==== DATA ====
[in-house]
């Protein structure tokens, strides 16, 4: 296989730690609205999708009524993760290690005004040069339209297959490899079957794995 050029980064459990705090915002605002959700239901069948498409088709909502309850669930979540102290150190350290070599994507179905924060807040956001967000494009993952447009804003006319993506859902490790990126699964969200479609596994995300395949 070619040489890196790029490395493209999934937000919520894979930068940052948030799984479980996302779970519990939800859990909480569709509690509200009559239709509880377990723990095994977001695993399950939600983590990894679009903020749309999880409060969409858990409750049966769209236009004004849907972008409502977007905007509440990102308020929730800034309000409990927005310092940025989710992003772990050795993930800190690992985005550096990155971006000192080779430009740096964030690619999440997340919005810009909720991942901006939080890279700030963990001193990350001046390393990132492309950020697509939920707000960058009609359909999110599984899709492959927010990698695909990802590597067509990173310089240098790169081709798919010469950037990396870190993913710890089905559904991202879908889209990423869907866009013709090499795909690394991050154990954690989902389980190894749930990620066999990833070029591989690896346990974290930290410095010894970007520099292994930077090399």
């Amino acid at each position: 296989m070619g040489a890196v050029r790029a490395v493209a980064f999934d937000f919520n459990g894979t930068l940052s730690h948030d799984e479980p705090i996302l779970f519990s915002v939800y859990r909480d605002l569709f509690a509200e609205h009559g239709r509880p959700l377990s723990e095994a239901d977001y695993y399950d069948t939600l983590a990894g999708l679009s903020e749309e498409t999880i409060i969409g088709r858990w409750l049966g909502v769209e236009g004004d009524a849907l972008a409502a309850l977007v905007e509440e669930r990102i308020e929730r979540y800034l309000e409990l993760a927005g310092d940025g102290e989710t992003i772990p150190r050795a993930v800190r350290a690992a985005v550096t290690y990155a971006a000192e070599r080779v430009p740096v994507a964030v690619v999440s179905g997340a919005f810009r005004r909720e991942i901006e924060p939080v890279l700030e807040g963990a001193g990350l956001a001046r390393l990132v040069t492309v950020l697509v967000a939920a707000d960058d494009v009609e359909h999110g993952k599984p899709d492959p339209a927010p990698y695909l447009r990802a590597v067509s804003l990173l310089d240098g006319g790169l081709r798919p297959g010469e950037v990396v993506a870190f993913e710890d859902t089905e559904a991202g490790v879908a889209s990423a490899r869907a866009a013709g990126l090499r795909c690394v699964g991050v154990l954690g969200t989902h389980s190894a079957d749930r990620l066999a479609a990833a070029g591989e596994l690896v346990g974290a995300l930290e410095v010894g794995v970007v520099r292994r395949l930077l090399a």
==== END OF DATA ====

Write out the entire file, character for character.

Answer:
[in-house]
């Protein structure tokens, strides 16, 4: 296989730690609205999708009524993760290690005004040069339209297959490899079957794995 050029980064459990705090915002605002959700239901069948498409088709909502309850669930979540102290150190350290070599994507179905924060807040956001967000494009993952447009804003006319993506859902490790990126699964969200479609596994995300395949 070619040489890196790029490395493209999934937000919520894979930068940052948030799984479980996302779970519990939800859990909480569709509690509200009559239709509880377990723990095994977001695993399950939600983590990894679009903020749309999880409060969409858990409750049966769209236009004004849907972008409502977007905007509440990102308020929730800034309000409990927005310092940025989710992003772990050795993930800190690992985005550096990155971006000192080779430009740096964030690619999440997340919005810009909720991942901006939080890279700030963990001193990350001046390393990132492309950020697509939920707000960058009609359909999110599984899709492959927010990698695909990802590597067509990173310089240098790169081709798919010469950037990396870190993913710890089905559904991202879908889209990423869907866009013709090499795909690394991050154990954690989902389980190894749930990620066999990833070029591989690896346990974290930290410095010894970007520099292994930077090399």
């Amino acid at each position: 296989m070619g040489a890196v050029r790029a490395v493209a980064f999934d937000f919520n459990g894979t930068l940052s730690h948030d799984e479980p705090i996302l779970f519990s915002v939800y859990r909480d605002l569709f509690a509200e609205h009559g239709r509880p959700l377990s723990e095994a239901d977001y695993y399950d069948t939600l983590a990894g999708l679009s903020e749309e498409t999880i409060i969409g088709r858990w409750l049966g909502v769209e236009g004004d009524a849907l972008a409502a309850l977007v905007e509440e669930r990102i308020e929730r979540y800034l309000e409990l993760a927005g310092d940025g102290e989710t992003i772990p150190r050795a993930v800190r350290a690992a985005v550096t290690y990155a971006a000192e070599r080779v430009p740096v994507a964030v690619v999440s179905g997340a919005f810009r005004r909720e991942i901006e924060p939080v890279l700030e807040g963990a001193g990350l956001a001046r390393l990132v040069t492309v950020l697509v967000a939920a707000d960058d494009v009609e359909h999110g993952k599984p899709d492959p339209a927010p990698y695909l447009r990802a590597v067509s804003l990173l310089d240098g006319g790169l081709r798919p297959g010469e950037v990396v993506a870190f993913e710890d859902t089905e559904a991202g490790v879908a889209s990423a490899r869907a866009a013709g990126l090499r795909c690394v699964g991050v154990l954690g969200t989902h389980s190894a079957d749930r990620l066999a479609a990833a070029g591989e596994l690896v346990g974290a995300l930290e410095v010894g794995v970007v520099r292994r395949l930077l090399a």